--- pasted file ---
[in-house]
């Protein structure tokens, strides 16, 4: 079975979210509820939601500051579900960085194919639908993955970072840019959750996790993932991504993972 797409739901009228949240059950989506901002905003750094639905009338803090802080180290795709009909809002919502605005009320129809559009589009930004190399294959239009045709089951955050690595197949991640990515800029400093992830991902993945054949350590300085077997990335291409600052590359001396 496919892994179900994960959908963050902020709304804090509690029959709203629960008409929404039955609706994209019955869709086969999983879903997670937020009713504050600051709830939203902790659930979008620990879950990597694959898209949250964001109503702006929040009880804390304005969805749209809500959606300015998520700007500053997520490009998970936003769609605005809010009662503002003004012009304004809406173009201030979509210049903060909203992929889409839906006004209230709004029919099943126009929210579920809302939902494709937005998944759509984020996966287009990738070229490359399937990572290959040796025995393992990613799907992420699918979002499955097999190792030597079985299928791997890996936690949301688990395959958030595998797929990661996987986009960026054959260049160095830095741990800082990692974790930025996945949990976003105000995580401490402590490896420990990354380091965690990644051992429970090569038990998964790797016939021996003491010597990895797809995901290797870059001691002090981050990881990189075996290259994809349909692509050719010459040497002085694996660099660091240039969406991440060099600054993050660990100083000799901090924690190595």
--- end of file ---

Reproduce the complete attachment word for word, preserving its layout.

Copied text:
[in-house]
């Protein structure tokens, strides 16, 4: 079975979210509820939601500051579900960085194919639908993955970072840019959750996790993932991504993972 797409739901009228949240059950989506901002905003750094639905009338803090802080180290795709009909809002919502605005009320129809559009589009930004190399294959239009045709089951955050690595197949991640990515800029400093992830991902993945054949350590300085077997990335291409600052590359001396 496919892994179900994960959908963050902020709304804090509690029959709203629960008409929404039955609706994209019955869709086969999983879903997670937020009713504050600051709830939203902790659930979008620990879950990597694959898209949250964001109503702006929040009880804390304005969805749209809500959606300015998520700007500053997520490009998970936003769609605005809010009662503002003004012009304004809406173009201030979509210049903060909203992929889409839906006004209230709004029919099943126009929210579920809302939902494709937005998944759509984020996966287009990738070229490359399937990572290959040796025995393992990613799907992420699918979002499955097999190792030597079985299928791997890996936690949301688990395959958030595998797929990661996987986009960026054959260049160095830095741990800082990692974790930025996945949990976003105000995580401490402590490896420990990354380091965690990644051992429970090569038990998964790797016939021996003491010597990895797809995901290797870059001691002090981050990881990189075996290259994809349909692509050719010459040497002085694996660099660091240039969406991440060099600054993050660990100083000799901090924690190595």